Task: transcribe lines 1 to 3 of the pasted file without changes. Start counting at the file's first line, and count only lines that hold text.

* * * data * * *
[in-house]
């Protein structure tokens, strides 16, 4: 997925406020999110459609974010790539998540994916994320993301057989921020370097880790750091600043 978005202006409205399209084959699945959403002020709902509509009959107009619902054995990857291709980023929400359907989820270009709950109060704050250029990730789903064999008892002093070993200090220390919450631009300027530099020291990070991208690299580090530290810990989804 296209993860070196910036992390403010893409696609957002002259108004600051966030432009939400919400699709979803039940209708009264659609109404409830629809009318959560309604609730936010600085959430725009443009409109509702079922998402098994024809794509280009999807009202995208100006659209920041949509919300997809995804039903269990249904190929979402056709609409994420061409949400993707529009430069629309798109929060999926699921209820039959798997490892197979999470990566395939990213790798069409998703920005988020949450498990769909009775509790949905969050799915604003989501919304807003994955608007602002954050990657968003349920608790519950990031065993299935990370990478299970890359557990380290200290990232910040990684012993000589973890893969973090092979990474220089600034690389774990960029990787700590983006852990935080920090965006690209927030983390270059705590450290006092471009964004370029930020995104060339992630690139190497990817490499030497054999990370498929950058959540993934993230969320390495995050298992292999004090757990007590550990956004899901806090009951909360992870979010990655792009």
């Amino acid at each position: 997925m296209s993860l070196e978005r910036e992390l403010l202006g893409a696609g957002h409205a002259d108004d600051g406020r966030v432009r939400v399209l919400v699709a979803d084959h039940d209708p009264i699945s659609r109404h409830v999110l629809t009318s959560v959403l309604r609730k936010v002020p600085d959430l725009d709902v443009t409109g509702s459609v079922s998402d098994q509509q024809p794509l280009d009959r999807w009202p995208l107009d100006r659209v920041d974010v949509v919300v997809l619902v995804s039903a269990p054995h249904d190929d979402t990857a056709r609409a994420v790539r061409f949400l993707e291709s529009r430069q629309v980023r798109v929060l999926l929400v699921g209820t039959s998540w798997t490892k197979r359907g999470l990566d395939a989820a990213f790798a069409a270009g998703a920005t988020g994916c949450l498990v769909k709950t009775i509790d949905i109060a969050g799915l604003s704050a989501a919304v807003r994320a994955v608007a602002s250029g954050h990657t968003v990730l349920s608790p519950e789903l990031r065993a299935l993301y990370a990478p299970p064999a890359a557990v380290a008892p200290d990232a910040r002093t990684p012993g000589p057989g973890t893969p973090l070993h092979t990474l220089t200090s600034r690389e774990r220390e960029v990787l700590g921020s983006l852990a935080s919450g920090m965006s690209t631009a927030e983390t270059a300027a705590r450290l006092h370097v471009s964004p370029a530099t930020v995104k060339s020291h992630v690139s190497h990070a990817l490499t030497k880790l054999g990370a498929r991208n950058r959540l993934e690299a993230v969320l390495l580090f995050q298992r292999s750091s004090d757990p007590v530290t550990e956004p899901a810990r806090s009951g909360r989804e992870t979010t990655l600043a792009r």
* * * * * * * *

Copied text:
[in-house]
């Protein structure tokens, strides 16, 4: 997925406020999110459609974010790539998540994916994320993301057989921020370097880790750091600043 978005202006409205399209084959699945959403002020709902509509009959107009619902054995990857291709980023929400359907989820270009709950109060704050250029990730789903064999008892002093070993200090220390919450631009300027530099020291990070991208690299580090530290810990989804 296209993860070196910036992390403010893409696609957002002259108004600051966030432009939400919400699709979803039940209708009264659609109404409830629809009318959560309604609730936010600085959430725009443009409109509702079922998402098994024809794509280009999807009202995208100006659209920041949509919300997809995804039903269990249904190929979402056709609409994420061409949400993707529009430069629309798109929060999926699921209820039959798997490892197979999470990566395939990213790798069409998703920005988020949450498990769909009775509790949905969050799915604003989501919304807003994955608007602002954050990657968003349920608790519950990031065993299935990370990478299970890359557990380290200290990232910040990684012993000589973890893969973090092979990474220089600034690389774990960029990787700590983006852990935080920090965006690209927030983390270059705590450290006092471009964004370029930020995104060339992630690139190497990817490499030497054999990370498929950058959540993934993230969320390495995050298992292999004090757990007590550990956004899901806090009951909360992870979010990655792009």
């Amino acid at each position: 997925m296209s993860l070196e978005r910036e992390l403010l202006g893409a696609g957002h409205a002259d108004d600051g406020r966030v432009r939400v399209l919400v699709a979803d084959h039940d209708p009264i699945s659609r109404h409830v999110l629809t009318s959560v959403l309604r609730k936010v002020p600085d959430l725009d709902v443009t409109g509702s459609v079922s998402d098994q509509q024809p794509l280009d009959r999807w009202p995208l107009d100006r659209v920041d974010v949509v919300v997809l619902v995804s039903a269990p054995h249904d190929d979402t990857a056709r609409a994420v790539r061409f949400l993707e291709s529009r430069q629309v980023r798109v929060l999926l929400v699921g209820t039959s998540w798997t490892k197979r359907g999470l990566d395939a989820a990213f790798a069409a270009g998703a920005t988020g994916c949450l498990v769909k709950t009775i509790d949905i109060a969050g799915l604003s704050a989501a919304v807003r994320a994955v608007a602002s250029g954050h990657t968003v990730l349920s608790p519950e789903l990031r065993a299935l993301y990370a990478p299970p064999a890359a557990v380290a008892p200290d990232a910040r002093t990684p012993g000589p057989g973890t893969p973090l070993h092979t990474l220089t200090s600034r690389e774990r220390e960029v990787l700590g921020s983006l852990a935080s919450g920090m965006s690209t631009a927030e983390t270059a300027a705590r450290l006092h370097v471009s964004p370029a530099t930020v995104k060339s020291h992630v690139s190497h990070a990817l490499t030497k880790l054999g990370a498929r991208n950058r959540l993934e690299a993230v969320l390495l580090f995050q298992r292999s750091s004090d757990p007590v530290t550990e956004p899901a810990r806090s009951g909360r989804e992870t979010t990655l600043a792009r």